After a competitive review process, the Department of Education awarded the Center for Latin American Studies (CLAS) a two-year grant through the Undergraduate International Studies and Foreign Language (UISFL) program.
The $200,000 grant will run from December 2020 through December 2022 and support interdisciplinary, curricular initiatives related to Central America, including new and enhanced area studies curriculum, indigenous language courses and study abroad opportunities. CLAS Director Marcela Vásquez-León will direct the grant and oversee the curricular and scholarly initiatives.
UArizona stands as a leading institution in Latin American language and area studies. Designated for the first time as a National Resource Center by the Department of Education 20 years ago, CLAS is now on its 4th term as a Title VI NRC, fostering interdisciplinary research and teaching, with an emphasis on language and cultural immersion, and carrying research and outreach efforts in the university and beyond.
The University has more than two dozen faculty with interests in Central America, particularly in the social sciences, humanities, law, and public health. The UISFL grant will support initiatives to create new curricula to study Maya languages (K’iche’ and Kaqchikel, in particular) on campus, in Tucson and abroad, will provide undergraduate scholarships for study abroad in CLAS’ Guatemala program, and expand academic collaboration, including the creation of a Central American Studies Network.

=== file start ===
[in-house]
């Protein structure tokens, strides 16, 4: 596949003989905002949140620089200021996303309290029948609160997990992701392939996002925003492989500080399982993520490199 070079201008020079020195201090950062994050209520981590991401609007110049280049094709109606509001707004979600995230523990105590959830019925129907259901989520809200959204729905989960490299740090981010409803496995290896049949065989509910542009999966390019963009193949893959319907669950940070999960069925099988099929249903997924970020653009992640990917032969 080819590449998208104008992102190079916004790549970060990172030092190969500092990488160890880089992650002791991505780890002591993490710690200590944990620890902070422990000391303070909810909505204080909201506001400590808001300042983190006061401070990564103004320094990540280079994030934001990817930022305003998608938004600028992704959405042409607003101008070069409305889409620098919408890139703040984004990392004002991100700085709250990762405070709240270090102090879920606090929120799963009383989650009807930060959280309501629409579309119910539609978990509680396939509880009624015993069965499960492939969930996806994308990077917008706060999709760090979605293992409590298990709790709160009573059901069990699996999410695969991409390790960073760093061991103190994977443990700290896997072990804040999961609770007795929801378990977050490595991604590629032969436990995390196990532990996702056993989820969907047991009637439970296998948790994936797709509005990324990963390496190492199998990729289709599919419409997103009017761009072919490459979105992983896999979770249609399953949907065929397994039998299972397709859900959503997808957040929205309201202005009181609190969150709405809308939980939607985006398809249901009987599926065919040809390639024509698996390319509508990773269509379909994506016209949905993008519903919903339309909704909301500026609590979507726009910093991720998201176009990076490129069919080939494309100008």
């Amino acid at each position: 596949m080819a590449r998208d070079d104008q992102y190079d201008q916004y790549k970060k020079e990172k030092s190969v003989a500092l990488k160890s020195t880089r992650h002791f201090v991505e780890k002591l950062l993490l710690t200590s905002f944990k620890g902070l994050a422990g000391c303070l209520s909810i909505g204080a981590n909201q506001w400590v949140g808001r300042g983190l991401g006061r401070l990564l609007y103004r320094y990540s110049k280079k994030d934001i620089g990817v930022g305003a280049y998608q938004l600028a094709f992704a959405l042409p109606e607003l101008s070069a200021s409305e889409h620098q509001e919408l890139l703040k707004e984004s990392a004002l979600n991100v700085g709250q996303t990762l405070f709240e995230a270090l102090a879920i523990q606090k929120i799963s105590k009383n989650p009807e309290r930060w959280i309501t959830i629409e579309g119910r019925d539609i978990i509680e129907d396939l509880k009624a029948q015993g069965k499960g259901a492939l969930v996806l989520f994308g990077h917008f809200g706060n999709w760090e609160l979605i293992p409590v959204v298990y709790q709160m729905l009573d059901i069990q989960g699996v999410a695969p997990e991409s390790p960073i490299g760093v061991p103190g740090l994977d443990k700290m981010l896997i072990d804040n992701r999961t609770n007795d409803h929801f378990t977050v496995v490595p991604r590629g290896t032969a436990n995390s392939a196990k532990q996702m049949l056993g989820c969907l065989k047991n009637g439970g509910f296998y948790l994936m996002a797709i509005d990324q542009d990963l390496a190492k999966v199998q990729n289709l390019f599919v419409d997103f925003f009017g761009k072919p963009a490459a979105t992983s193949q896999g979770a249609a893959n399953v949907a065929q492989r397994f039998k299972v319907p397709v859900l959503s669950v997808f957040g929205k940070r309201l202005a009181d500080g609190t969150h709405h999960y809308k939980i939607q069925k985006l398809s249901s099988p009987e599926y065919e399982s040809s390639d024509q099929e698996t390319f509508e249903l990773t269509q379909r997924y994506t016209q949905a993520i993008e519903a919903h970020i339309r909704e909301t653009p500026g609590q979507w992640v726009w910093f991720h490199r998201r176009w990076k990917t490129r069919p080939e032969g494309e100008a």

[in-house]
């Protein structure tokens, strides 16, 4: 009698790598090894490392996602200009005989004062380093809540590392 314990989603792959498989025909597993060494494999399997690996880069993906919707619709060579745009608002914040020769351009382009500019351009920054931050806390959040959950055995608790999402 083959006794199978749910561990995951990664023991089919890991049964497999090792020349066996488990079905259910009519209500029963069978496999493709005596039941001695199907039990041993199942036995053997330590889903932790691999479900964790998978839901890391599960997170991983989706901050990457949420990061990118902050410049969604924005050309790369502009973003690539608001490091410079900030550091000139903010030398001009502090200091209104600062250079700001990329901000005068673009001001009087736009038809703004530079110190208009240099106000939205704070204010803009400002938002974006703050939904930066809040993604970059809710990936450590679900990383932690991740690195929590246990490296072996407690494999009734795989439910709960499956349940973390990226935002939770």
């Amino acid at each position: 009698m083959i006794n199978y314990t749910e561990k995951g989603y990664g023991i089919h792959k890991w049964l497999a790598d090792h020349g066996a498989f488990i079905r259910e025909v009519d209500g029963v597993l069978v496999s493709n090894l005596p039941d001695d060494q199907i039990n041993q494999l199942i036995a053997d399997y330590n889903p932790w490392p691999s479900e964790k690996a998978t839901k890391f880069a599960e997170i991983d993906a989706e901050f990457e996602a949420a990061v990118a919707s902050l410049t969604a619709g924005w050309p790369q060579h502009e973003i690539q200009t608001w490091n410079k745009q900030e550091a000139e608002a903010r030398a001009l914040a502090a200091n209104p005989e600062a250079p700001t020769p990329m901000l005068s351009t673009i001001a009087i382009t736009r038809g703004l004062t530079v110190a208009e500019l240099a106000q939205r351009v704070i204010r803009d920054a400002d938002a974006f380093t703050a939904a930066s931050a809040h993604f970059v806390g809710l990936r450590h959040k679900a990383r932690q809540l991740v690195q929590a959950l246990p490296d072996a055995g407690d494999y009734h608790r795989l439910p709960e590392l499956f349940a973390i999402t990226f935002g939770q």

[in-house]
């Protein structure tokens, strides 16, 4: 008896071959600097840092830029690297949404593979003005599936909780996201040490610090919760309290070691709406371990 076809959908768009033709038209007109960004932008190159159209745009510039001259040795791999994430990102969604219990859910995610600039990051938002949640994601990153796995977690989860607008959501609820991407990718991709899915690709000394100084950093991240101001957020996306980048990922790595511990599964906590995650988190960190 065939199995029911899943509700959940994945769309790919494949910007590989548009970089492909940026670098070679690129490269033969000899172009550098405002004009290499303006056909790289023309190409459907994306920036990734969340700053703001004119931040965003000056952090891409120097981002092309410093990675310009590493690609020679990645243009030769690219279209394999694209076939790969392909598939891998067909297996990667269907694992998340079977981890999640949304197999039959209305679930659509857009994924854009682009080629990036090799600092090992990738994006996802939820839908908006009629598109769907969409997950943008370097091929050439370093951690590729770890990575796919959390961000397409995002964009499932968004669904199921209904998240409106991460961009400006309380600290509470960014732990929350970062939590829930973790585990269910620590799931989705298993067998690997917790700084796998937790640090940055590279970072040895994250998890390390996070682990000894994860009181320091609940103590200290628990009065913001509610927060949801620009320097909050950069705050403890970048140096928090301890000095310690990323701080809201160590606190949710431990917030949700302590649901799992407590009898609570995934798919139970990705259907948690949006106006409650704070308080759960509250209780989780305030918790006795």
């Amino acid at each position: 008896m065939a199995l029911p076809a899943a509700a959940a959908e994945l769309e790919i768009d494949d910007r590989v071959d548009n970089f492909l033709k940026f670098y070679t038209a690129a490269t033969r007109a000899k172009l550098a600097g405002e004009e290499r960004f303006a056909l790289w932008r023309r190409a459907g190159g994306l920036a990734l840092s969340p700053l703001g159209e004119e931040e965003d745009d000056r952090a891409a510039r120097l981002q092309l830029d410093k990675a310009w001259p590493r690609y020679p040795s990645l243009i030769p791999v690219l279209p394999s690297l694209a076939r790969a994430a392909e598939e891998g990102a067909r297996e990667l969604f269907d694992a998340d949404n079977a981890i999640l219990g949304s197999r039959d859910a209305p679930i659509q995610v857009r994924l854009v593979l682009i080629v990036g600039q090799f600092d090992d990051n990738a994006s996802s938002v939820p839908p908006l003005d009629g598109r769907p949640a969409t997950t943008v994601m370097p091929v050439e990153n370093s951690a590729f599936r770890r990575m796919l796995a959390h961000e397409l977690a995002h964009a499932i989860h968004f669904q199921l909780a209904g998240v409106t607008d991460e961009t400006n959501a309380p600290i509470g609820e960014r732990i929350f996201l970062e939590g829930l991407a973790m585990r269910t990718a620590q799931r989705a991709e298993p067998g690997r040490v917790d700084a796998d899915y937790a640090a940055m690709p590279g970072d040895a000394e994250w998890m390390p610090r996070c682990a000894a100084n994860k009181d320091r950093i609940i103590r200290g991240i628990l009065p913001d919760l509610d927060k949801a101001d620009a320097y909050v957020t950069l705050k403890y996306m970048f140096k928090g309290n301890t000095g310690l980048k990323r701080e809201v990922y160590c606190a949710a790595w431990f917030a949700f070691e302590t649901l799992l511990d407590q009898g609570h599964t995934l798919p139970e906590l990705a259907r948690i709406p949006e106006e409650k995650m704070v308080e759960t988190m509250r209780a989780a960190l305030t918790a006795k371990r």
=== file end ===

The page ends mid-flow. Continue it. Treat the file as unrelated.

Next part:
CLAS Associate Professor Elizabeth Oglesby will strengthen and develop academic networks with scholars and activists from Central America and with NGOs and community groups in Tucson and the border region; will promote study abroad and internship opportunities for students; and will strengthen Central America related curriculum in the area of human rights and migration.
Dr. Ryan A. Kashanipour, Scholar in Residence at CLAS, will coordinate the creation of the interdisciplinary certificate for Central American Studies that focuses on environment, health, and human rights. He will also develop and teach a new introductory course on Language, History and Cultures of Central America that will be offered as a General Education class.
The grant also includes collaboration with Dr. Robert Henderson from the Department of Linguistics who will develop a course on Maya Linguistics, and Dr. Javier Osorio from the School of Government and Public Policy who will focus on Crime and Political Order in Central America.
Through this grant, CLAS will provide new opportunities to undergraduate students at the UArizona and will contribute to a greater understanding of Central America on campus and in the larger community of Southern Arizona.